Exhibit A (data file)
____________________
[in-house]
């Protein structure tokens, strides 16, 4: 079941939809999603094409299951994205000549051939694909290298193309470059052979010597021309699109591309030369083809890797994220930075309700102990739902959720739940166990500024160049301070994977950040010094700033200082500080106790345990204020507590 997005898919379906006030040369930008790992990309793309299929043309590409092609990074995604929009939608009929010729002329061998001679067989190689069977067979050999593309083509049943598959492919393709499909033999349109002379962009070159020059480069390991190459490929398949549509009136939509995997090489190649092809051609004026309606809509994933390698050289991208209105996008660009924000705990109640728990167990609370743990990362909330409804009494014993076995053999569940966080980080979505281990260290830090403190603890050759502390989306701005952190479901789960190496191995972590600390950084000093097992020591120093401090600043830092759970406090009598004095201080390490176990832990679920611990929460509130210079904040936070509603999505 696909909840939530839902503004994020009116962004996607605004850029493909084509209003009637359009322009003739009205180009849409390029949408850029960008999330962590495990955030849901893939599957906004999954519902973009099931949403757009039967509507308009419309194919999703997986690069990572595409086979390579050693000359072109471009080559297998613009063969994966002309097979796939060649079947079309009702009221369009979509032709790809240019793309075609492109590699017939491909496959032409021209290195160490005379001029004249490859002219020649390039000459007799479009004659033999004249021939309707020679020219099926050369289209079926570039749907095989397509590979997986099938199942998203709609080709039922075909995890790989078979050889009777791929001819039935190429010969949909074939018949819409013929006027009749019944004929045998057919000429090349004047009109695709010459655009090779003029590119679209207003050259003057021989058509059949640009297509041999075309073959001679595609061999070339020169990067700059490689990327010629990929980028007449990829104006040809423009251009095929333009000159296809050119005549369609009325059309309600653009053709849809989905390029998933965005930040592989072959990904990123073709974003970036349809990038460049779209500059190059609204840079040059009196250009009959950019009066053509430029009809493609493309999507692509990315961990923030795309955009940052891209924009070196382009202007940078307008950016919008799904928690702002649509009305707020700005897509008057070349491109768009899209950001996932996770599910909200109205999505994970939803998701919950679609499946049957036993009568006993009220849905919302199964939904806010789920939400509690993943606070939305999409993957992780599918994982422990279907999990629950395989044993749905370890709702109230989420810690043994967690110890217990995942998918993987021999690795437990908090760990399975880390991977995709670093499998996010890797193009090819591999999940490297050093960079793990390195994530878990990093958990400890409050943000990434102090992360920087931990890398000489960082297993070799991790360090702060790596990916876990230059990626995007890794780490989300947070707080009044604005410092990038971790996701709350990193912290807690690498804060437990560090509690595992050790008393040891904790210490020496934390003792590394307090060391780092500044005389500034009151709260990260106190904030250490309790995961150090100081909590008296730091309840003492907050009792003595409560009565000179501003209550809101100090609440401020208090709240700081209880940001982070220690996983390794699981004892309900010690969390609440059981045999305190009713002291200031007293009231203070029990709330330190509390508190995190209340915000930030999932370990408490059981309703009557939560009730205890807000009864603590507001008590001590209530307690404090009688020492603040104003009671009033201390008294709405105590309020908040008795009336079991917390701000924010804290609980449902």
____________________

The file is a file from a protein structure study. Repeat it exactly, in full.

[in-house]
């Protein structure tokens, strides 16, 4: 079941939809999603094409299951994205000549051939694909290298193309470059052979010597021309699109591309030369083809890797994220930075309700102990739902959720739940166990500024160049301070994977950040010094700033200082500080106790345990204020507590 997005898919379906006030040369930008790992990309793309299929043309590409092609990074995604929009939608009929010729002329061998001679067989190689069977067979050999593309083509049943598959492919393709499909033999349109002379962009070159020059480069390991190459490929398949549509009136939509995997090489190649092809051609004026309606809509994933390698050289991208209105996008660009924000705990109640728990167990609370743990990362909330409804009494014993076995053999569940966080980080979505281990260290830090403190603890050759502390989306701005952190479901789960190496191995972590600390950084000093097992020591120093401090600043830092759970406090009598004095201080390490176990832990679920611990929460509130210079904040936070509603999505 696909909840939530839902503004994020009116962004996607605004850029493909084509209003009637359009322009003739009205180009849409390029949408850029960008999330962590495990955030849901893939599957906004999954519902973009099931949403757009039967509507308009419309194919999703997986690069990572595409086979390579050693000359072109471009080559297998613009063969994966002309097979796939060649079947079309009702009221369009979509032709790809240019793309075609492109590699017939491909496959032409021209290195160490005379001029004249490859002219020649390039000459007799479009004659033999004249021939309707020679020219099926050369289209079926570039749907095989397509590979997986099938199942998203709609080709039922075909995890790989078979050889009777791929001819039935190429010969949909074939018949819409013929006027009749019944004929045998057919000429090349004047009109695709010459655009090779003029590119679209207003050259003057021989058509059949640009297509041999075309073959001679595609061999070339020169990067700059490689990327010629990929980028007449990829104006040809423009251009095929333009000159296809050119005549369609009325059309309600653009053709849809989905390029998933965005930040592989072959990904990123073709974003970036349809990038460049779209500059190059609204840079040059009196250009009959950019009066053509430029009809493609493309999507692509990315961990923030795309955009940052891209924009070196382009202007940078307008950016919008799904928690702002649509009305707020700005897509008057070349491109768009899209950001996932996770599910909200109205999505994970939803998701919950679609499946049957036993009568006993009220849905919302199964939904806010789920939400509690993943606070939305999409993957992780599918994982422990279907999990629950395989044993749905370890709702109230989420810690043994967690110890217990995942998918993987021999690795437990908090760990399975880390991977995709670093499998996010890797193009090819591999999940490297050093960079793990390195994530878990990093958990400890409050943000990434102090992360920087931990890398000489960082297993070799991790360090702060790596990916876990230059990626995007890794780490989300947070707080009044604005410092990038971790996701709350990193912290807690690498804060437990560090509690595992050790008393040891904790210490020496934390003792590394307090060391780092500044005389500034009151709260990260106190904030250490309790995961150090100081909590008296730091309840003492907050009792003595409560009565000179501003209550809101100090609440401020208090709240700081209880940001982070220690996983390794699981004892309900010690969390609440059981045999305190009713002291200031007293009231203070029990709330330190509390508190995190209340915000930030999932370990408490059981309703009557939560009730205890807000009864603590507001008590001590209530307690404090009688020492603040104003009671009033201390008294709405105590309020908040008795009336079991917390701000924010804290609980449902």